|Disorder||0% (0%)||2% (0%)||0% (0%)||0% (0%)|
|Chest Pain||< 1% (0%)||0% (0%)||2% (0%)||< 1% (0%)|
|Diarrhea||0% (0%)||0% (0%)||2% (0%)||0% (0%)|
|Flushing Emotional||0% (0%)||0% (0%)||2% (0%)||0% (0%)|
|Lability||0% (0%)||2% (0%)||0% (0%)||0% (0%)|
|Pruritus||1% (0%)||2% (2%)||0% (0%)||0% (0%)|
|*Some individuals discontinued for multiple reasons.|
Other adverse reactions, each reported by fewer than 1% of exposed patients, and in many cases of uncertain relation to drug treatment, were:
Genitourinary: prostatic disorder.
Extremely rarely, ordinary doses of organic nitrates have caused methemoglobinemia in normal-seeming patients; for further discussion of its diagnosis and treatment see the prescribing information.
What drugs interact with Monoket (isosorbide mononitrate)?
Concomitant use of Monoket with phosphodiesterase inhibitors in any form is contraindicated.
Concomitant use of Monoket with riociguat, a soluble guanylate cyclase stimulator, is contraindicated.
The vasodilating effects of isosorbide mononitrate may be additive with those of other vasodilators. Alcohol, in particular, has been found to exhibit additive effects of this variety.
Marked symptomatic orthostatic hypotension has been reported when calcium channel blockers and organic nitrates were used in combination. Dose adjustments of either class of agents may be necessary.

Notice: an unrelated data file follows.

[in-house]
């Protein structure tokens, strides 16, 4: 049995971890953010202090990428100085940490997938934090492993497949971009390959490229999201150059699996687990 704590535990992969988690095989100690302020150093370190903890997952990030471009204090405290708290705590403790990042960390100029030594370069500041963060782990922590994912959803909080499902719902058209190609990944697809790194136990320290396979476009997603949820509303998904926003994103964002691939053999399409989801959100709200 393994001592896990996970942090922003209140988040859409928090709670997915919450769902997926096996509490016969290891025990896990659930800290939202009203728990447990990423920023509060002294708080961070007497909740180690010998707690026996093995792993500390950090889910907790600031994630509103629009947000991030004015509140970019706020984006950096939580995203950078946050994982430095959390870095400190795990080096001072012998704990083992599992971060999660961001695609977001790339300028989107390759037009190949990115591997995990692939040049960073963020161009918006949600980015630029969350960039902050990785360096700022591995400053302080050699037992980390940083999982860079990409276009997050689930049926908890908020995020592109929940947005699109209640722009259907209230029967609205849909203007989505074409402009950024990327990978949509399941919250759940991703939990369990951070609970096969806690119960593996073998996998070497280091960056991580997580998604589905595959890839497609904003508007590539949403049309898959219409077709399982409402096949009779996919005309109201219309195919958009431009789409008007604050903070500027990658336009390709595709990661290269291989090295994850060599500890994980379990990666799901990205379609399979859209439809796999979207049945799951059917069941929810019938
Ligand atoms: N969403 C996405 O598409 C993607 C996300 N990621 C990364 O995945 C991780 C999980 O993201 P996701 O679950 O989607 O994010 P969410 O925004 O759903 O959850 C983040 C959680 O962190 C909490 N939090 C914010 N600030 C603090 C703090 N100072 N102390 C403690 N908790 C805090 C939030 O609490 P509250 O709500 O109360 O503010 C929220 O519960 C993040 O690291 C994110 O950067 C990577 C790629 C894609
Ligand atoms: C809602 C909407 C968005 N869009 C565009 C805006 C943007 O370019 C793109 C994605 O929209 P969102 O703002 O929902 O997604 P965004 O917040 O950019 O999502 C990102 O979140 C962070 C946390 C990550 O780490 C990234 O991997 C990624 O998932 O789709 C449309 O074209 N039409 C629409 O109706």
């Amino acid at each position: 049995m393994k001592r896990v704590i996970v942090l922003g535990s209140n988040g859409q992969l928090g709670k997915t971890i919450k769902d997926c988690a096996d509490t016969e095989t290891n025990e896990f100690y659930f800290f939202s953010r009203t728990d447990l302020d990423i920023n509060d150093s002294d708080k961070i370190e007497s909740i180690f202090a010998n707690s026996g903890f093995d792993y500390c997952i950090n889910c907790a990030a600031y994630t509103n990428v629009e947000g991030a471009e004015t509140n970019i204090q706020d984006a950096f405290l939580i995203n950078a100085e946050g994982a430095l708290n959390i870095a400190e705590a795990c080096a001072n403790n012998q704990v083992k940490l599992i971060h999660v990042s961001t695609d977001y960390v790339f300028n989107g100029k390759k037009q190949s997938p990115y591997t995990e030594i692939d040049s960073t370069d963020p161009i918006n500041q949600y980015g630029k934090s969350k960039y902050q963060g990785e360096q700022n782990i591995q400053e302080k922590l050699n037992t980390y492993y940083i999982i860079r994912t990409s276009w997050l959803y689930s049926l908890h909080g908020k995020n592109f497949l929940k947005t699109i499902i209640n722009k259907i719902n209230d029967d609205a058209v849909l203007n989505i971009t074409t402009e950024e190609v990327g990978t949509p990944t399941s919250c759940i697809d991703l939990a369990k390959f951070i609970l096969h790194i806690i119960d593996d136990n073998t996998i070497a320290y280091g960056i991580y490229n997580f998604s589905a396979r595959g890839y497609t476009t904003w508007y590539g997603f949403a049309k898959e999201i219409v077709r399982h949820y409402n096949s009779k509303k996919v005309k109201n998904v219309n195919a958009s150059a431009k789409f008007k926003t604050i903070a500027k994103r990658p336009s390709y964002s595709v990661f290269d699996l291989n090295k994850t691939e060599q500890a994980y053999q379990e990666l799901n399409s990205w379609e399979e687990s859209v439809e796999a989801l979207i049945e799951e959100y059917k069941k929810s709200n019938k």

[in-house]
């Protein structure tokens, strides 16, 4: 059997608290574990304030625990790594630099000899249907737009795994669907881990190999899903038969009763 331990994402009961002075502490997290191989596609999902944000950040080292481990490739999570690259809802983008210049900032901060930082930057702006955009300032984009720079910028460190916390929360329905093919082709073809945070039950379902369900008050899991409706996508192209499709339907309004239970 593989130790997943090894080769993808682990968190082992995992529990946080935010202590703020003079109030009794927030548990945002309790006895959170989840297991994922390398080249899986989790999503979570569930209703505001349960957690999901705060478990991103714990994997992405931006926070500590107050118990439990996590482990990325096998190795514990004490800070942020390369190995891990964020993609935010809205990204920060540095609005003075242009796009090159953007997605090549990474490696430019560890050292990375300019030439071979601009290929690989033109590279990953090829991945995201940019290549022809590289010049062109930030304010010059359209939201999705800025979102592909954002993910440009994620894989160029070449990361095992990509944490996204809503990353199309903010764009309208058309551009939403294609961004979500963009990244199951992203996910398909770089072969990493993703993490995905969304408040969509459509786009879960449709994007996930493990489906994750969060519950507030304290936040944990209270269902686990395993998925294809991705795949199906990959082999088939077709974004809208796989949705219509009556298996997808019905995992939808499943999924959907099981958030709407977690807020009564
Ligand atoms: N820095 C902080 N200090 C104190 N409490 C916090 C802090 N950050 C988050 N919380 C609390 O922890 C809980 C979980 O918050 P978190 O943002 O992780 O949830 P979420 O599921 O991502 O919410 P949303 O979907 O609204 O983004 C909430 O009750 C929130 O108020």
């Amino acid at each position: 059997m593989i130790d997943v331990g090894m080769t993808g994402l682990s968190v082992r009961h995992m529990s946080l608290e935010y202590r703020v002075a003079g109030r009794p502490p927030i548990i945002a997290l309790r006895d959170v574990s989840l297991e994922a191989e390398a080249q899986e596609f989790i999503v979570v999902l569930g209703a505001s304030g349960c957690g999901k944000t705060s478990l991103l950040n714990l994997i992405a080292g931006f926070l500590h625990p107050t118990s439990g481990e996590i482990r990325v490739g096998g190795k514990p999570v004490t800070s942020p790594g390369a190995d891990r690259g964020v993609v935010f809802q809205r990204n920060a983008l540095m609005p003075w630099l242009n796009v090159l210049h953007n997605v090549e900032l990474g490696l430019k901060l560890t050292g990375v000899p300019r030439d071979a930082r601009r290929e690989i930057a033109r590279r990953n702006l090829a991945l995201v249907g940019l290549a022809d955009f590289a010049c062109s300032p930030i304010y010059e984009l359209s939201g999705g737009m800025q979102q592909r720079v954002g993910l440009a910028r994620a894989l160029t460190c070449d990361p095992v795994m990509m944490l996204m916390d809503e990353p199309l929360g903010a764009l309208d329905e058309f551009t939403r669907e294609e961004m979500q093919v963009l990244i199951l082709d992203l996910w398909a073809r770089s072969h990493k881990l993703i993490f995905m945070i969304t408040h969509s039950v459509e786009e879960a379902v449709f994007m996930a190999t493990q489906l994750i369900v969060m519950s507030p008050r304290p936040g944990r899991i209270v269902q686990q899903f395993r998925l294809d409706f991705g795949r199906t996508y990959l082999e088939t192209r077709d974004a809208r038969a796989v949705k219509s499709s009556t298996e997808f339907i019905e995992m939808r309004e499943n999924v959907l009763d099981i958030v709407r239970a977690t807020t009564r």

Monoket (isosorbide mononitrate) is a nitrate used to treat and prevent angina pectoris or "heart pain." Common side effects of Monoket include headaches, flushing, and a severe drop in blood pressure when rising from a sitting position, causing dizziness, palpitations, and weakness. There are no adequate studies of Monoket in pregnant women. It is unknown if Monoket is excreted in breast milk.
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Related Disease Conditions
Heart Disease: Sudden Cardiac Death
Second Source WebMD Medical Reference
Heart disease (coronary artery disease) occurs when plaque builds up in the coronary arteries, the vessels that supply blood to the heart. Heart disease can lead to heart attack. Risk factors for heart disease include: Smoking High blood pressure High cholesterol Diabetes Family history Obesity Angina, shortness of breath, and sweating are just a few symptoms that may indicate a heart attack. Treatment of heart disease involves control of heart disease risk factors through lifestyle changes, medications, and/or stenting or bypass surgery. Heart disease can be prevented by controlling heart disease risk factors.
Angina is chest pain due to inadequate blood supply to the heart. Angina symptoms may include chest tightness, burning, squeezing, and aching. Coronary artery disease is the main cause of angina but there are other causes. Angina is diagnosed by taking the patient's medical history and performing tests such as an electrocardiogram (EKG), blood test, stress test, echocardiogram, cardiac CT scan, and heart catheterization. Treatment of angina usually includes lifestyle modification, medication, and sometimes, surgery. The risk of angina can be reduced by following a heart healthy lifestyle.